It's this kind of observation that makes one hesitate to read too much autobiography into a Sirens gem like "Hurricanes and Hand Grenades" [the only things strong enough to get a woman off the narrator's mind]. If this were a vinyl release "Hurricanes" would kick off a killer "Side B" of a very complete, thoughtfully sequenced album, despite the four year journey it took to completion.

"CDs don't really work that way anymore. It was the one time when the stoned guy on the couch is gonna have to get up and go over to the record player, so you better give him something worth getting up for [laughs]. Consistency is not something that's as valued as it used to be. People are looking for singles more than entire records made of quality. Even some of my favorite artists are guilty of that. There's a lot of filler on records today," laments Isbell.


Jason Isbell
Another thing one picks up on with Sirens is all the new places Isbell goes as a vocalist, showing a range his Truckers work only hinted at, and happily recalling swamp master Tony Joe White in places.

"That's definitely something I was going for, most obviously on 'Down In A Hole,' but there's lots of places I was trying to get [White's] familiarity between the artist and the audience," he says. "One of the drummers on the record, Mike Dillon [Les Claypool, GoGo Jungle], was doing a session with Tony Joe around the same time we were doing [Sirens]. Mike was in an isolated booth behind glass and Tony Joe was in the main room playing guitar and singing. And Mike was doing an upstroke thing on the snare drum that kind of echoed what Tony Joe was doing on the guitar. They went through a couple passes and Tony Joe turned around, slid the glass door open, and said, 'Hey, that ain't right. That ain't ever right.' [laughs]."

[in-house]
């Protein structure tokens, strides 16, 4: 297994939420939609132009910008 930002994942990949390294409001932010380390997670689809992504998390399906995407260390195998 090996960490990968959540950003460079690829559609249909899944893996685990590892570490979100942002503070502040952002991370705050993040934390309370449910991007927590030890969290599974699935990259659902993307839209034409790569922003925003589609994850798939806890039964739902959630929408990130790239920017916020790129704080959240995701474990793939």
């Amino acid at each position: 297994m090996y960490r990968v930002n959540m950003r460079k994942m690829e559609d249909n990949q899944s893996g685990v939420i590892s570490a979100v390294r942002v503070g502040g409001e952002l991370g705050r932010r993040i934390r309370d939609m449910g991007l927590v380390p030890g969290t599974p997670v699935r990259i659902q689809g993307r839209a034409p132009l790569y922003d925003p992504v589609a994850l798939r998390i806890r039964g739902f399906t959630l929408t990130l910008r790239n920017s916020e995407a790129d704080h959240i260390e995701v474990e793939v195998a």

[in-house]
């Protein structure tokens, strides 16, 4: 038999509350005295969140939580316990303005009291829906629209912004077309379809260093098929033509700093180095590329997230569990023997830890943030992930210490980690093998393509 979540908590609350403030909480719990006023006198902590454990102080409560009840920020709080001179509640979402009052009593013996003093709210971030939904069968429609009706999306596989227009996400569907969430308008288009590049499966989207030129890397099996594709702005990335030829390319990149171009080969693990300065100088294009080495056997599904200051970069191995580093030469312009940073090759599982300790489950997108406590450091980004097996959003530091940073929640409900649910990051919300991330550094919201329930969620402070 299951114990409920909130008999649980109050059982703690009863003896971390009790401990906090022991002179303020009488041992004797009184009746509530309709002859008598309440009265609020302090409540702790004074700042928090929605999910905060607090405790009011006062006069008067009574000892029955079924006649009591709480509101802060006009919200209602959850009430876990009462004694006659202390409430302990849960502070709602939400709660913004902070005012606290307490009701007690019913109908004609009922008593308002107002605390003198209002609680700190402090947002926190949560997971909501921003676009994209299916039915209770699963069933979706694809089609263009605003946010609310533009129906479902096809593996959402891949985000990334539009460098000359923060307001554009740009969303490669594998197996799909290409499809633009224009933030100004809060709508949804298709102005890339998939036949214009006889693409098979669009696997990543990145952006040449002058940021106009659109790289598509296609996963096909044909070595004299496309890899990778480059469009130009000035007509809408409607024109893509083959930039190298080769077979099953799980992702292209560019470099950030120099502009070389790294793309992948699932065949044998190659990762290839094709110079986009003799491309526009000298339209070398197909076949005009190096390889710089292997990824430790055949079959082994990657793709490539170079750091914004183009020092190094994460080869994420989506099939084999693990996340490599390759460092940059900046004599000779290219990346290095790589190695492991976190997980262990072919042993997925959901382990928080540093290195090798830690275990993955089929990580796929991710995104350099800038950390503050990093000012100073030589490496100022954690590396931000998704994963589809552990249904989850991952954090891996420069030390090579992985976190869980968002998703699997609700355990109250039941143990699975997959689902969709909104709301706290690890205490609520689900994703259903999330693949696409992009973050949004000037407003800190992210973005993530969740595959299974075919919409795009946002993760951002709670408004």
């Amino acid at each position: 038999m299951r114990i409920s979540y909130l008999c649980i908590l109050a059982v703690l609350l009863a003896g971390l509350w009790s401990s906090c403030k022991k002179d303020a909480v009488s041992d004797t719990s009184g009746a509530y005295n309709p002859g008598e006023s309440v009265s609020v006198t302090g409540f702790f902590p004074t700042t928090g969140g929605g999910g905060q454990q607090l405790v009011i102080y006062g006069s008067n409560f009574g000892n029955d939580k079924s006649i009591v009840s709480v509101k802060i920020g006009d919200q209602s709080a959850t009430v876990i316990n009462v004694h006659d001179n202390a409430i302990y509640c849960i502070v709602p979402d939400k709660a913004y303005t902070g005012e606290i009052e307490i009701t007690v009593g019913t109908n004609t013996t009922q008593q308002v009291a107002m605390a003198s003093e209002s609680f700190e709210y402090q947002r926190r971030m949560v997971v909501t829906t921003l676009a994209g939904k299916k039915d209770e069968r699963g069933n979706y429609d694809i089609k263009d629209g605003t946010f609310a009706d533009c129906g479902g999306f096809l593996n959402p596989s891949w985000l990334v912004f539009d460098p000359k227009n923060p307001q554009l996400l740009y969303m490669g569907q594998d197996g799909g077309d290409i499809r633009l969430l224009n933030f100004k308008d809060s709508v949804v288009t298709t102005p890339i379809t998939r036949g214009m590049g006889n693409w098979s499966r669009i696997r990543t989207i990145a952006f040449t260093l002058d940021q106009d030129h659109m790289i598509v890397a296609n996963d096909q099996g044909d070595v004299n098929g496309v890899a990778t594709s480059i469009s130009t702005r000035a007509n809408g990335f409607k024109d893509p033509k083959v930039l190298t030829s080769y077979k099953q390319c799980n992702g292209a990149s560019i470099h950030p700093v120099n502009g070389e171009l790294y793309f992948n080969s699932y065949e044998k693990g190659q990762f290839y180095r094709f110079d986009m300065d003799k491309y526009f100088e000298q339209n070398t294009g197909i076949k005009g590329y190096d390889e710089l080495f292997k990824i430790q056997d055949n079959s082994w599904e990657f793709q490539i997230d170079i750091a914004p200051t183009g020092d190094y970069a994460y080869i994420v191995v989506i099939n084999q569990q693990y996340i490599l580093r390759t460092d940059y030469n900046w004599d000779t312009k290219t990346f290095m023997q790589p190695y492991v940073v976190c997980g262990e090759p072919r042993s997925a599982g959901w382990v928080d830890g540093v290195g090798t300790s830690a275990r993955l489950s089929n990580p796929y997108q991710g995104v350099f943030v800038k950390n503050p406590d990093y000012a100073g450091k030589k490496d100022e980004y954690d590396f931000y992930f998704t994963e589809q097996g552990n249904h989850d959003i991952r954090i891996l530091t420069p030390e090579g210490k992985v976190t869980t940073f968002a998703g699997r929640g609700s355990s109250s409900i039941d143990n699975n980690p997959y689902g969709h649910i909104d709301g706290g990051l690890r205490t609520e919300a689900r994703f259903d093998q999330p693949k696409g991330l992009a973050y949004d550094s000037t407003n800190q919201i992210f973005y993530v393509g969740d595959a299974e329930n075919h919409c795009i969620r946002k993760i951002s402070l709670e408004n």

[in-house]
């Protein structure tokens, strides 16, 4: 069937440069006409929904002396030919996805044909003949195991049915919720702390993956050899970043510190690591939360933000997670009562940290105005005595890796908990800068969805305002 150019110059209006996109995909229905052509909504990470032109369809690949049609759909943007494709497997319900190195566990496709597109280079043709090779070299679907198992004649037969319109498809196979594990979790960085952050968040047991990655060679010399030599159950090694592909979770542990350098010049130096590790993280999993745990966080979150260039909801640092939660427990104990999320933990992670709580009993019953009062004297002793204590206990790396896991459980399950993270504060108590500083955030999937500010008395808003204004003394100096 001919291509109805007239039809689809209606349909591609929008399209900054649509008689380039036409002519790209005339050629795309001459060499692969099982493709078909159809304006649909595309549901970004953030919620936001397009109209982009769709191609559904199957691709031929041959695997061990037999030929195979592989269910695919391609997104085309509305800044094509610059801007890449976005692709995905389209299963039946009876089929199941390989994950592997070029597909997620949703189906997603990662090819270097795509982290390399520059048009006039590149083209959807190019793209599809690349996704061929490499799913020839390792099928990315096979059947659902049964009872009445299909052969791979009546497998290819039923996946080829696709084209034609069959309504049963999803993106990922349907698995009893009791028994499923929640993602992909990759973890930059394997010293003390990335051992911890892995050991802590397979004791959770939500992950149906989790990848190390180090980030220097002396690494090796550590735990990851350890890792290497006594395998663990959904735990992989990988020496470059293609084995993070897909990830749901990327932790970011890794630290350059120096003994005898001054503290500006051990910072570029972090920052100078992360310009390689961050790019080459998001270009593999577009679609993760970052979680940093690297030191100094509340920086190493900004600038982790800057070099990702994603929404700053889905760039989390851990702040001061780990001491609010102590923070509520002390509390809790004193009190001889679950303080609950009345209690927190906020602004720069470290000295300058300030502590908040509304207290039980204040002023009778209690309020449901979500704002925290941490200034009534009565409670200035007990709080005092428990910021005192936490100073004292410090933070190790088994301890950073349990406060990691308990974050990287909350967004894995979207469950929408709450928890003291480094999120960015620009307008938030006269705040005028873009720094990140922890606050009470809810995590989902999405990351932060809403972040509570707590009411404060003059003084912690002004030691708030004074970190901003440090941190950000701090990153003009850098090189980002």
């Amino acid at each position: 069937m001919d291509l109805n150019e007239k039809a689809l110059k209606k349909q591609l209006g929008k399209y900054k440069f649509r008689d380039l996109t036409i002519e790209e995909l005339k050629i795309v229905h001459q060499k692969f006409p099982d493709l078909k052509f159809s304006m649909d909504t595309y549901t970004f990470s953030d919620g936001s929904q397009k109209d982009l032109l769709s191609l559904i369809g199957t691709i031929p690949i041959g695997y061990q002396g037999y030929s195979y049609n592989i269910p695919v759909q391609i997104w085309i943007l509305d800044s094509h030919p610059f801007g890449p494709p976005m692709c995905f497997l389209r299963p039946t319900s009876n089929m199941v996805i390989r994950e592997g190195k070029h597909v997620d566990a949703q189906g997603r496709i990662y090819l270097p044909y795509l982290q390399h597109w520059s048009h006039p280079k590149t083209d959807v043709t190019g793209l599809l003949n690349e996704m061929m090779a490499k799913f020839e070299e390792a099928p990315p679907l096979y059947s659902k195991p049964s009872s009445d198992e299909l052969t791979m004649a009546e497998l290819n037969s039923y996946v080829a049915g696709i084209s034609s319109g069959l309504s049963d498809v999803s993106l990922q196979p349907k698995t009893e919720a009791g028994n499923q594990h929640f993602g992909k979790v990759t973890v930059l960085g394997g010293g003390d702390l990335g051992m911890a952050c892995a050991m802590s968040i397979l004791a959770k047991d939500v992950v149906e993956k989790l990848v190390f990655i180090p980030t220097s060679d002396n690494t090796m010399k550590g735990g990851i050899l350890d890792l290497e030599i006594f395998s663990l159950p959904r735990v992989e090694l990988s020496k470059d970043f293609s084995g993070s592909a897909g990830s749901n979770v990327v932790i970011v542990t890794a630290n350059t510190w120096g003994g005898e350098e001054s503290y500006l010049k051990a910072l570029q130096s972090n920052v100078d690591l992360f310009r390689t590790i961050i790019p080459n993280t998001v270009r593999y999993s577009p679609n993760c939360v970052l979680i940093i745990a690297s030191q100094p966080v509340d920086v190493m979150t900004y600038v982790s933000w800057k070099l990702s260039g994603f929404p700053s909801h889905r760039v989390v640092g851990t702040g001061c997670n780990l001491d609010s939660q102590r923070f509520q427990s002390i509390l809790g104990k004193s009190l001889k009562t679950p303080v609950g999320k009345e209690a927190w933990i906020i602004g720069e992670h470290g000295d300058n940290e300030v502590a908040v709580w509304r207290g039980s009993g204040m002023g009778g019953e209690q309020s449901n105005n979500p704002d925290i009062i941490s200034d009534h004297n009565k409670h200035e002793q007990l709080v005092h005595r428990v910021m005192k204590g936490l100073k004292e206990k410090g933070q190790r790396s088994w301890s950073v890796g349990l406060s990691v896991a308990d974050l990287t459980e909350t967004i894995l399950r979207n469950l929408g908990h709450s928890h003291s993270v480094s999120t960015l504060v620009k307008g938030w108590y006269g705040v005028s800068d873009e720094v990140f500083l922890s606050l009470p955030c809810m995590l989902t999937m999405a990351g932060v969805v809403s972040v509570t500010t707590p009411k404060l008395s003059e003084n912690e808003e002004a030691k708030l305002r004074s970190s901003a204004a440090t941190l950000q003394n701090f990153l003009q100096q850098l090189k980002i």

Besides a little sonic overlap, Isbell shares White's indestructibly sturdy craftsmanship, a solidity and truthfulness that gives his music long legs. Though only just getting to his first album under his own name, Isbell strikes one as a musical lifer who has the best interest of our ears at heart.

"You've got to be honest with the people listening to your music" says Isbell, "because they'll figure it out if you're not."

JamBase | Deep South
Go See Live Music!


Take full advantage of all JamBase has to offer by signing up for an account!


You'll receive

show alerts

when your favorite artists announce shows, be eligible to enter contests for

free tickets

, gain the ability to

share your personalized live music calendar

and much more. Join JamBase!



 
 

Comments

mhc10 Thu 7/12/2007 06:47PM
+3 Votes Thumbs down! Thumbs up!

Got the album on Tuesday and it's everything I expected and then some. Love Jason with the DBT, but happy for him that he is going out on his own. Saw him play an in-store performance in May and kicked some major ass. Can't wait till Louisville.
Go get the album!!!!!!

Chaloupka starstarstarstarstar Thu 7/12/2007 11:43PM